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which he established his philosophical school. Surrounded by numerous friends and pupils and by his three brothers, Neocles, Charidemus, and Aristobu-lus, who likewise devoted themselves to the study of philosophy, Epicurus spent the remainder of his life in his garden at Athens. His mode of living was simple, temperate, and cheerful, and the aspersions of comic poets 'and of later philosophers who were opposed to his philosophy and describe him as a person devoted to sensual pleasures, do not seem entitled to the least credit, although they have succeeded in rendering his name proverbial with posterity for a sensualist or debauchee. The accounts of his connexion with Leontium, Marmarium, and other well known hetaerae of the time, perhaps belong to the same kind of slander and calumny in which his enemies indulged. The life in Diogenes Laertius affords abundant proof that Epicurus was a man of simple, pure, and temperate habits, a kind-hearted friend, and even a patriotic citizen. He kept aloof from the political parties of the time, and took no part in public affairs. His maxim was \dOe (Biwaras, which was partly the result of his peculiar philosophy, and partly of the political condition of Athens, which drove men to seek in themselves happiness and consolation for the loss of political freedom. During the latter period of his life Epicurus was afflicted with severe sufferings, and for many years he was unable to walk. In the end his sufferings were increased by the formation of a stone in his bladder, which terminated fatally after a severe illness of a fortnight. He bore his sufferings with a truly philosophical patience, cheerfulness, and courage, and died at the age of 72, in Olymp. 127.2, or b. c. 270. His will, which is preserved in Diogenes Laertius (x. 16, &c.), shews the same mildness of character and the same kind disposition and attachment to his friends, which he had manifested throughout life. Among his many pupils Epicurus himself gave the preference to Melrodorus of Lampsacus, whom he used to call the philosoplier, and whom he would have appointed to succeed him (Diog. Laert. x. 22, &c.) ; but Metrodorus died seven years before his master, and in his will Epicurus appointed Hermarchus of Mytilene his successor in the management of his school at Athens. Apollodorus, the Epicurean, wrote a life of Epicurus, of which Diogenes made great use in his account of Epicurus, but this is now lost, and our principal source of information respecting Epicurus is the tenth book of Diogenes Laertius, who however, as usual, only puts together what he finds in others; but at the same time he furnishes us some very- important documents, such as his will, four letters and the K^ptai ti6£ai, of which we shall speak below. With the account of Diogenes we have to compare the philosophical poem of Lucretius, and the remarks and criticisms which are scattered in the works of later Greek and Roman writers, nearly all of whom, however, wrote in a hostile spirit about Epicurus and his philosophy and must therefore be used with great caution. Among them we must mention Cicero in his philosophical treatises, especially the De Finibus, and the De Natura, Deorum; Seneca in :his letter to Lucilius, and some treatises of Plutarch in his so-called Moralia.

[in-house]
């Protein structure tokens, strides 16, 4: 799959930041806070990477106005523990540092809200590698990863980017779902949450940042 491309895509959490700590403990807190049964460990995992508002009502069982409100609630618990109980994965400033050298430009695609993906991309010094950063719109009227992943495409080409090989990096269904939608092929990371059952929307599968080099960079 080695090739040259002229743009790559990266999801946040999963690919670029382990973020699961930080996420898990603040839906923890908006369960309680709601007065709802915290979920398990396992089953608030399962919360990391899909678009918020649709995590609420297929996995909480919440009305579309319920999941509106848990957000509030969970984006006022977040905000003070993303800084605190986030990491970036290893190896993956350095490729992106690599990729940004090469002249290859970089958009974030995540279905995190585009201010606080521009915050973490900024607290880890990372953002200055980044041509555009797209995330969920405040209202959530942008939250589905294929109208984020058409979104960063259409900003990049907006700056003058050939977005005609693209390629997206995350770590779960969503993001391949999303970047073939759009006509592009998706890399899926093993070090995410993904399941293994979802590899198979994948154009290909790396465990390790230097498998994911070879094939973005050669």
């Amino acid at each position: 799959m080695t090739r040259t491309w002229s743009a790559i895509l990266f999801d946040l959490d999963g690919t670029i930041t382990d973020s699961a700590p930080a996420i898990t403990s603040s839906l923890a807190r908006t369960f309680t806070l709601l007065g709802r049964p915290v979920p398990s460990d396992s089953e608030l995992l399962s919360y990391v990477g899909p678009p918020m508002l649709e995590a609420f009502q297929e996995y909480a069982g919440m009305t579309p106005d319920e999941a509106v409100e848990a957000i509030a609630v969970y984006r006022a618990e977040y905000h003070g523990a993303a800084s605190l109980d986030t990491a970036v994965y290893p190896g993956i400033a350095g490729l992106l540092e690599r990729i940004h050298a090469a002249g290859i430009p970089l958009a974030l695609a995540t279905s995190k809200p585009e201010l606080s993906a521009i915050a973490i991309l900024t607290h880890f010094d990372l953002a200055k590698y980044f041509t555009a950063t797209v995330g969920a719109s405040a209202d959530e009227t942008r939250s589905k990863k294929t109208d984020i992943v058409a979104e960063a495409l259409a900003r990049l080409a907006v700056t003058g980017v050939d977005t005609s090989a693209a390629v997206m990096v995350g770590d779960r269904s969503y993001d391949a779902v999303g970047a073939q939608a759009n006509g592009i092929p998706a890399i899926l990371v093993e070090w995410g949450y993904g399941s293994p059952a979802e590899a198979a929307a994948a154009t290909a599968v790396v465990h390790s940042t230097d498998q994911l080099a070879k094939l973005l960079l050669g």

states that he wrote about 300 volumes His works, however, are said to have been full of re^ petitions and quotations of authorities. A list of the best of his works is given by Diogenes (x. 27, &c.), and among them we may mention the Ilepl </>ucrea>s in 37 books, Hep] aro^tav Kal Kevov, "'ETriTo/jiri rcav irptis <j>vcriKotis, Tlpos rovs Meyapucods Siairopiai, Kvptai 8o£c«, Tlepl reAous, ITepi Kpirrjplou 3} K.a.vd>v7 XaipedrifAos rj Trepi &«yz>, TLepl filwv in three books, Ilepi tt/s kv rp dro/Jto yoavlas, ITepl €ii*ap}jLev7)s, Ilepi €t5o0A<oi>, Hepl SiKaioffdvris Kal rwv a\\cov dpercoj>, and 'Eiriffrohai. Of his epistles four are preserved in Diogenes, (x. 22, 35, &c., 84, &c., 122, &c.) The first is very brief and was addressed by Epicurus just before his death to Ido-meneus. The three others are of far greater importance : the first of them is addressed to one Herodotus, and contains an outline of the Canon and thePhysica; the second, addressed to Pythocles, contains his theory about meteors, and the third, which is addressed to Menoeceus, gives a concise view of his ethics, so that these three Epistles, the genuineness of which can scarcely be doubted, furnish us an outline of his whole philosophical system. An abridgement of them, is preserved in Eudocia, p. 173, &c. They were edited separately by Nurnberger in his edition of the tenth book of Diogenes Laertius, Niirnberg., 1791, 8vo. The letters, to Herodotus and Pythocles were edited separately, by J. G. Schneider under the title of Epicuri PJiysica et Meteorologica duabus Epis^ tolis comprehensa^ Leipzig, 1813, 8vo. These letters, together with the above mentioned Kvpiat 8o|cu, that is, forty-four propositions containing the substance of the ethical philosophy of Epicurusj which are likewise preserved in Diogenes, must be our principal guides in examining and judging of the Epicurean philosophy. All the other works of Epicurus have perished, with the exception of a considerable number of fragments. Some parts of the above-mentioned work, Hept <f>i$(rew$, especially of the second and eleventh books, which treat of the €?8coAa, have been found among the rolls at Herculaneum, and are published' in C. Corsini's Volumin. Herculan. vol. ii. Naples, 1809, from which, they were reprinted separately by J. C. Orelli, Leipzig, 1818, 8vo. Some fragments of the tenth book of the same work have been edited by J. Th. Kreissig in his Comment, de Sallust* Histoi\ Fragm. p. 237, &c. If we may judge of the style of Epicurus from these few remains, it must be owned that it is clear and animated, though it is not distinguished for any other peculiar merits.
With regard to the philosophical system of Epicurus, there is scarcely a philosopher in all antiquity who boasted so much as Epicurus of being inde^ pendent of all his predecessors, and those who were believed to have been his teachers were treated by him with scorn and bitter hostility. He prided himself upon being an ath-oSi'Sa/cTos, but even a superficial glance at his philosophy shews that he was not a little indebted to the Cyrenaics on the one hand and to Democritus on the other. As far as the ethical part of his philosophy is concerned thus much may be admitted", that, like other systems of the time, it arose from the peculiar circumstances in which the Greek states were placed. Thinking men were led to seek within them that which they could not find without. Political freedom had to a great extent